We have shown that significant regional differences in stricture aetiology exist in a large multicentre cohort study. Group 1 had a higher proportion of penile strictures, largely owing to more iatrogenic strictures and, in particular, failed hypospadias repair. Group 2 had a higher proportion of PFUI and LS-associated urethal stricture.
Identified infection-related urethral stricture was rare in all cohorts.
Significant regional differences in stricture aetiology exist and should be considered when analysing international outcomes after urethroplasty. These data may also help the development of international disease prevention and treatment strategies.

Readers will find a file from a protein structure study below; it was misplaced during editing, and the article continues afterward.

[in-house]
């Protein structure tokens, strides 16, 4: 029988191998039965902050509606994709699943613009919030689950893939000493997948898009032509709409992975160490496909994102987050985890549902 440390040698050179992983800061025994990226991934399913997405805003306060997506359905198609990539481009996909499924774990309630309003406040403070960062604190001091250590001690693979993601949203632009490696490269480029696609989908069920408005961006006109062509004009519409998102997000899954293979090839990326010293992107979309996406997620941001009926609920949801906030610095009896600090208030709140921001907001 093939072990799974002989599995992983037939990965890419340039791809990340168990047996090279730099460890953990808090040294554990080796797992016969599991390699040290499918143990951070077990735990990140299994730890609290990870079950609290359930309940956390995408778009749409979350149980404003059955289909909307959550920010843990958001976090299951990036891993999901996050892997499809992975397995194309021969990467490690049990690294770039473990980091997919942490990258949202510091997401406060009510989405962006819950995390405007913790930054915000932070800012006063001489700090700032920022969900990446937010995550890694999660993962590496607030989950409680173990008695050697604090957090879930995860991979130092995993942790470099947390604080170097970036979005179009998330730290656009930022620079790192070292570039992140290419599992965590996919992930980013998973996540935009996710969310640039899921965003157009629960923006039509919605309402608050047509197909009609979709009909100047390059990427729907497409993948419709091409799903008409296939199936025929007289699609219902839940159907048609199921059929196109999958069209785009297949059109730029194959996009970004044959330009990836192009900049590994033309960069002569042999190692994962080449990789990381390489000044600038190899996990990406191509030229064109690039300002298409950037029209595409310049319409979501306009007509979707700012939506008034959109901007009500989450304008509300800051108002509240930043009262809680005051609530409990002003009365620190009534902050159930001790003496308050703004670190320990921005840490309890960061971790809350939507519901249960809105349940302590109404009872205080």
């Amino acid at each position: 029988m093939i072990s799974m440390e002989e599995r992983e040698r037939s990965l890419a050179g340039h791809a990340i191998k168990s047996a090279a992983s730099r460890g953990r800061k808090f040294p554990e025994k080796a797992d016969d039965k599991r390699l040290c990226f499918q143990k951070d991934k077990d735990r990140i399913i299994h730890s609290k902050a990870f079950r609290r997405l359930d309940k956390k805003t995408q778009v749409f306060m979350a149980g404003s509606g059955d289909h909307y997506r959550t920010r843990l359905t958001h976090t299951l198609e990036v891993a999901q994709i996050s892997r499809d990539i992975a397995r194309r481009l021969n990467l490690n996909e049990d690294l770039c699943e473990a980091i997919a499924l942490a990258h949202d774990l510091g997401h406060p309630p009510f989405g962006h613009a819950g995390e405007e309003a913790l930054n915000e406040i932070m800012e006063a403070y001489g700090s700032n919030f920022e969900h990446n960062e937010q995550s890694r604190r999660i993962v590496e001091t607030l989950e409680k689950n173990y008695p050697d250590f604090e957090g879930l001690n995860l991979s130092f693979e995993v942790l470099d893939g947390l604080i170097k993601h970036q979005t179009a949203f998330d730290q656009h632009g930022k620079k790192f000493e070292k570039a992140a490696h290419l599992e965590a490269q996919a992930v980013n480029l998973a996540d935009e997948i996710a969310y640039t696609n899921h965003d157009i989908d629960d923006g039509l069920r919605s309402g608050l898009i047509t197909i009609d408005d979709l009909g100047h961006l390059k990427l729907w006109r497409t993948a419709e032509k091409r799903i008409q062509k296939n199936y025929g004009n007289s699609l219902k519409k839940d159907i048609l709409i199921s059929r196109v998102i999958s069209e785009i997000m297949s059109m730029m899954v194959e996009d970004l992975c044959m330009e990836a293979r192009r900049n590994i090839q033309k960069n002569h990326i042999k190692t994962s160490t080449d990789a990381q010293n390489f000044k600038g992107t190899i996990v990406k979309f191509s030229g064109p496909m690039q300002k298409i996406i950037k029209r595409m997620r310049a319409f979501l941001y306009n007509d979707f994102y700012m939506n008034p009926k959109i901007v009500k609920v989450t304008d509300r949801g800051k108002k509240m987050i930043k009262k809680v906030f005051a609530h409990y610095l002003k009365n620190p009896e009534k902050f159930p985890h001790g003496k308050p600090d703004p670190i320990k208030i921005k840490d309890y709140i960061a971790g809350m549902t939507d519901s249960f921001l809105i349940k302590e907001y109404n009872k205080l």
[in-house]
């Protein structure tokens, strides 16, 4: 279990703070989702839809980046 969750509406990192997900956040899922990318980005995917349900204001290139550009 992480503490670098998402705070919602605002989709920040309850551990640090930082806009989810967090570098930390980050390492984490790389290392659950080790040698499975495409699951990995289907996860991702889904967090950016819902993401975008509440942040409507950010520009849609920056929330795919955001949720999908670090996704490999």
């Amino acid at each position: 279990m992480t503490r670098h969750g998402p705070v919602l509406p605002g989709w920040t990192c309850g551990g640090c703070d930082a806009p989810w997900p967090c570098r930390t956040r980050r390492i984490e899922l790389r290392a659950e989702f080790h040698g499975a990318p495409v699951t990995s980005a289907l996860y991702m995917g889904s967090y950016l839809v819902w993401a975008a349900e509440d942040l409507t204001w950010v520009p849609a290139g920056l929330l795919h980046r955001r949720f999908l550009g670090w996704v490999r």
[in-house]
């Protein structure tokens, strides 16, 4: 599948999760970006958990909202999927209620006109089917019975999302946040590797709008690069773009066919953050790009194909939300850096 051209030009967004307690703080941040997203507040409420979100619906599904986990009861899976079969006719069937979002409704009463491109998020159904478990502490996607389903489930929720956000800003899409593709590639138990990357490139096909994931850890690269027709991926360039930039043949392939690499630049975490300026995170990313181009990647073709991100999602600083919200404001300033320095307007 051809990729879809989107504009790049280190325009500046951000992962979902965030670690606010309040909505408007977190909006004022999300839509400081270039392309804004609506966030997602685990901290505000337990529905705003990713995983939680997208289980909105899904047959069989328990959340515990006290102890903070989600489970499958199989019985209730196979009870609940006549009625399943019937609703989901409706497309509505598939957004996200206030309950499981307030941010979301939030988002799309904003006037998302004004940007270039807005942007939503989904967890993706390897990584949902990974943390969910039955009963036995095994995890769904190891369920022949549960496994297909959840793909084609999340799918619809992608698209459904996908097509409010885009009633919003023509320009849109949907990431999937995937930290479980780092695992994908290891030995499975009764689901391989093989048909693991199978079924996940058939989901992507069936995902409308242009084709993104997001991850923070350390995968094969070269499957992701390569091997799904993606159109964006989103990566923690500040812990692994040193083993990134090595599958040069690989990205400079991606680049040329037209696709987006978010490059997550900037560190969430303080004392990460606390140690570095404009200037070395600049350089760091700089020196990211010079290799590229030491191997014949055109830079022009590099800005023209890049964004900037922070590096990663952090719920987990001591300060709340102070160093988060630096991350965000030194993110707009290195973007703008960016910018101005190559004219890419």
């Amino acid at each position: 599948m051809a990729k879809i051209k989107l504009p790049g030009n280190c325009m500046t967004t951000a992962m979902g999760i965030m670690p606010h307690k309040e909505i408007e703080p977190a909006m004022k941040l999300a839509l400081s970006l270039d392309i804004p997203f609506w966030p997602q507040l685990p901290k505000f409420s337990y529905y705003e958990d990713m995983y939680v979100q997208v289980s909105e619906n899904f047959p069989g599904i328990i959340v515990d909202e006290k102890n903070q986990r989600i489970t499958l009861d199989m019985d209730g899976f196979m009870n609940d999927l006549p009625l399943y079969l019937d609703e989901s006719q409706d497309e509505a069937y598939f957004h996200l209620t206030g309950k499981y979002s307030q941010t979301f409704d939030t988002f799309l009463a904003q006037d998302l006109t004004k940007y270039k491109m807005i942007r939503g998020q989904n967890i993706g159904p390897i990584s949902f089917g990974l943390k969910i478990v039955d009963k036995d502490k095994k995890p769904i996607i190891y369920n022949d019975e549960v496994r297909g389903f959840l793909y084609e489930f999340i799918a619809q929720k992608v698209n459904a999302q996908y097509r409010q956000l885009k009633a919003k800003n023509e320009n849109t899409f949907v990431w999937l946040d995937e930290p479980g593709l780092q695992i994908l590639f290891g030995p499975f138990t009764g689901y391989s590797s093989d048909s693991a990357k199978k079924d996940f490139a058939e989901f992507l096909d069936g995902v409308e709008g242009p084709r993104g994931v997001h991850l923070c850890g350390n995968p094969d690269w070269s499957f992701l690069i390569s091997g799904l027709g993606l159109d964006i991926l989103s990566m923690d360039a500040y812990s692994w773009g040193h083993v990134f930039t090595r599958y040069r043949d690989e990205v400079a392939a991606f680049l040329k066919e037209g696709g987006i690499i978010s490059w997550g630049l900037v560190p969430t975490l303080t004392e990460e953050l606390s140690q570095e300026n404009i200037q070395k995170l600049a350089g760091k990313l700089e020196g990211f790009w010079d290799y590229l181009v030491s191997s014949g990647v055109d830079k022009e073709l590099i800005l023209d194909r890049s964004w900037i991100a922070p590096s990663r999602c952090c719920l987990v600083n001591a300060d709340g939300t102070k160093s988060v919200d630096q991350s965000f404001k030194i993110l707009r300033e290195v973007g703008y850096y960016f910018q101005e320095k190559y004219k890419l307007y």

Urethral stricture disease is a relatively common problem in men, with an estimated prevalence of 229–627 per 100 000 males . Historically, infection-related urethritis was the most commonly identified aetiology, accounting for 40% of urethral strictures; however, with improved public education, diagnosis and treatment there has been a shift such that urethritis is only identified as the cause of urethral stricture in a small proportion of cases. In the developed world, the majority of urethral strictures are now thought to be iatrogenic or idiopathic in aetiology [2, 3]; however, there is significant regional variation in stricture aetiology with different patterns noted in other parts of the world. Single-institution studies in a variety of countries have shown varied prevalence of aetiologies of urethral stricture [4-9].